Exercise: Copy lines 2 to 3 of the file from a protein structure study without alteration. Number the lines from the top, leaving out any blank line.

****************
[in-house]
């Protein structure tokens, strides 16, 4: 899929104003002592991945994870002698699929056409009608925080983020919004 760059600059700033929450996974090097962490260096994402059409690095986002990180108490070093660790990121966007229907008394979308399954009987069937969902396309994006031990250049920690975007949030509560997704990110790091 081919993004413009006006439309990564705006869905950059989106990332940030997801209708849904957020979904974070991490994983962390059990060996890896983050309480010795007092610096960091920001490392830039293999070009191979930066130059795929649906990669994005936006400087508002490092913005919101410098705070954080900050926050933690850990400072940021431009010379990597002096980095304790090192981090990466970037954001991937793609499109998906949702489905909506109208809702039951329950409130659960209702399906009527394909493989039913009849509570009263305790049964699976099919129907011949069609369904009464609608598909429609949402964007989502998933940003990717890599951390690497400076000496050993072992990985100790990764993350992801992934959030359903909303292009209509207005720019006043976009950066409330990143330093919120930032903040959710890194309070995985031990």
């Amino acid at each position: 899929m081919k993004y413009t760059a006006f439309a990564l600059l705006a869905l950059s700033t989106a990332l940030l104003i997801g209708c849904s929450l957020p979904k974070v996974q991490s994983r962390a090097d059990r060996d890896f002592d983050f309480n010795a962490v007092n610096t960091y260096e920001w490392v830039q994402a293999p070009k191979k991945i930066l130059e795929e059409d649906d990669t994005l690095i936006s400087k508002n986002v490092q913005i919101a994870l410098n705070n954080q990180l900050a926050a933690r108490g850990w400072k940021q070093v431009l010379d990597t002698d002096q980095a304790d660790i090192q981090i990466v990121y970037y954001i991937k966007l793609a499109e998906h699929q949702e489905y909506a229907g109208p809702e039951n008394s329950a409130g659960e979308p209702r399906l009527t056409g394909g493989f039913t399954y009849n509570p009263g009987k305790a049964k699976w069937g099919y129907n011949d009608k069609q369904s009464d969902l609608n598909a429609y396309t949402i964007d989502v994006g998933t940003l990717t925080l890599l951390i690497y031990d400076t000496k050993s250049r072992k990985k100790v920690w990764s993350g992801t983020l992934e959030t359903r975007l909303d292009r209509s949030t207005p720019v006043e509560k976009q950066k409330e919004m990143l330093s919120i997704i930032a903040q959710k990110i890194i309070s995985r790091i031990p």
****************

């Protein structure tokens, strides 16, 4: 899929104003002592991945994870002698699929056409009608925080983020919004 760059600059700033929450996974090097962490260096994402059409690095986002990180108490070093660790990121966007229907008394979308399954009987069937969902396309994006031990250049920690975007949030509560997704990110790091 081919993004413009006006439309990564705006869905950059989106990332940030997801209708849904957020979904974070991490994983962390059990060996890896983050309480010795007092610096960091920001490392830039293999070009191979930066130059795929649906990669994005936006400087508002490092913005919101410098705070954080900050926050933690850990400072940021431009010379990597002096980095304790090192981090990466970037954001991937793609499109998906949702489905909506109208809702039951329950409130659960209702399906009527394909493989039913009849509570009263305790049964699976099919129907011949069609369904009464609608598909429609949402964007989502998933940003990717890599951390690497400076000496050993072992990985100790990764993350992801992934959030359903909303292009209509207005720019006043976009950066409330990143330093919120930032903040959710890194309070995985031990």
């Amino acid at each position: 899929m081919k993004y413009t760059a006006f439309a990564l600059l705006a869905l950059s700033t989106a990332l940030l104003i997801g209708c849904s929450l957020p979904k974070v996974q991490s994983r962390a090097d059990r060996d890896f002592d983050f309480n010795a962490v007092n610096t960091y260096e920001w490392v830039q994402a293999p070009k191979k991945i930066l130059e795929e059409d649906d990669t994005l690095i936006s400087k508002n986002v490092q913005i919101a994870l410098n705070n954080q990180l900050a926050a933690r108490g850990w400072k940021q070093v431009l010379d990597t002698d002096q980095a304790d660790i090192q981090i990466v990121y970037y954001i991937k966007l793609a499109e998906h699929q949702e489905y909506a229907g109208p809702e039951n008394s329950a409130g659960e979308p209702r399906l009527t056409g394909g493989f039913t399954y009849n509570p009263g009987k305790a049964k699976w069937g099919y129907n011949d009608k069609q369904s009464d969902l609608n598909a429609y396309t949402i964007d989502v994006g998933t940003l990717t925080l890599l951390i690497y031990d400076t000496k050993s250049r072992k990985k100790v920690w990764s993350g992801t983020l992934e959030t359903r975007l909303d292009r209509s949030t207005p720019v006043e509560k976009q950066k409330e919004m990143l330093s919120i997704i930032a903040q959710k990110i890194i309070s995985r790091i031990p």